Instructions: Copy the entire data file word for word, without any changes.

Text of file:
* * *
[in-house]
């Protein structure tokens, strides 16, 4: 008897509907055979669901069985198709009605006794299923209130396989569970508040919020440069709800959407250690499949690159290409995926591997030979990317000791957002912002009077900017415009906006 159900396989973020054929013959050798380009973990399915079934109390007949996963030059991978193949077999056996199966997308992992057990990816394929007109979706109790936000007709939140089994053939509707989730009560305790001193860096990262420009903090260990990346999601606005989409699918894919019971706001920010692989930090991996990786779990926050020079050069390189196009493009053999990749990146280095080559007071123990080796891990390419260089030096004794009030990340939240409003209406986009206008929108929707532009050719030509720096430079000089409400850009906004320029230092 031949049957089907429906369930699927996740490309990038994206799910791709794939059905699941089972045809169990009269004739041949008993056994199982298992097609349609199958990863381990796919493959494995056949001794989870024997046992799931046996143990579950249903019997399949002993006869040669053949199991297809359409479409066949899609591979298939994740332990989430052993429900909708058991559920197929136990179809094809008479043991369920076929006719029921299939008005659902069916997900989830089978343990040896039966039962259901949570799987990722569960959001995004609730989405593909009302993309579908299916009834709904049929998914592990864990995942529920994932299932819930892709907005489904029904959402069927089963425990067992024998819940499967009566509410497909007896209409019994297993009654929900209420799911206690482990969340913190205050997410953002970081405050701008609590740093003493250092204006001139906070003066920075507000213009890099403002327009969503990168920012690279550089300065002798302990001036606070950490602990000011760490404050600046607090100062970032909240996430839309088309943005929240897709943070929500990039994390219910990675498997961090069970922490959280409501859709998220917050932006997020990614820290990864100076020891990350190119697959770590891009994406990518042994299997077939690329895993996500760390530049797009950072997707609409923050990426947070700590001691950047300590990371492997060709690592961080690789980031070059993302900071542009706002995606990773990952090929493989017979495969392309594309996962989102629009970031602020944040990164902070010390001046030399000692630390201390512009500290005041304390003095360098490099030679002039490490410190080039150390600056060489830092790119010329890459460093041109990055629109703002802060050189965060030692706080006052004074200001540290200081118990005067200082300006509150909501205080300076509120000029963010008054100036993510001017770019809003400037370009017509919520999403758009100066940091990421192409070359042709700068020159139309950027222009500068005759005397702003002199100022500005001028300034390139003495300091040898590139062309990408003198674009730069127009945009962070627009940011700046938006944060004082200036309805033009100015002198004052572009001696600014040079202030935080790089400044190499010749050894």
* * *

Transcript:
[in-house]
């Protein structure tokens, strides 16, 4: 008897509907055979669901069985198709009605006794299923209130396989569970508040919020440069709800959407250690499949690159290409995926591997030979990317000791957002912002009077900017415009906006 159900396989973020054929013959050798380009973990399915079934109390007949996963030059991978193949077999056996199966997308992992057990990816394929007109979706109790936000007709939140089994053939509707989730009560305790001193860096990262420009903090260990990346999601606005989409699918894919019971706001920010692989930090991996990786779990926050020079050069390189196009493009053999990749990146280095080559007071123990080796891990390419260089030096004794009030990340939240409003209406986009206008929108929707532009050719030509720096430079000089409400850009906004320029230092 031949049957089907429906369930699927996740490309990038994206799910791709794939059905699941089972045809169990009269004739041949008993056994199982298992097609349609199958990863381990796919493959494995056949001794989870024997046992799931046996143990579950249903019997399949002993006869040669053949199991297809359409479409066949899609591979298939994740332990989430052993429900909708058991559920197929136990179809094809008479043991369920076929006719029921299939008005659902069916997900989830089978343990040896039966039962259901949570799987990722569960959001995004609730989405593909009302993309579908299916009834709904049929998914592990864990995942529920994932299932819930892709907005489904029904959402069927089963425990067992024998819940499967009566509410497909007896209409019994297993009654929900209420799911206690482990969340913190205050997410953002970081405050701008609590740093003493250092204006001139906070003066920075507000213009890099403002327009969503990168920012690279550089300065002798302990001036606070950490602990000011760490404050600046607090100062970032909240996430839309088309943005929240897709943070929500990039994390219910990675498997961090069970922490959280409501859709998220917050932006997020990614820290990864100076020891990350190119697959770590891009994406990518042994299997077939690329895993996500760390530049797009950072997707609409923050990426947070700590001691950047300590990371492997060709690592961080690789980031070059993302900071542009706002995606990773990952090929493989017979495969392309594309996962989102629009970031602020944040990164902070010390001046030399000692630390201390512009500290005041304390003095360098490099030679002039490490410190080039150390600056060489830092790119010329890459460093041109990055629109703002802060050189965060030692706080006052004074200001540290200081118990005067200082300006509150909501205080300076509120000029963010008054100036993510001017770019809003400037370009017509919520999403758009100066940091990421192409070359042709700068020159139309950027222009500068005759005397702003002199100022500005001028300034390139003495300091040898590139062309990408003198674009730069127009945009962070627009940011700046938006944060004082200036309805033009100015002198004052572009001696600014040079202030935080790089400044190499010749050894």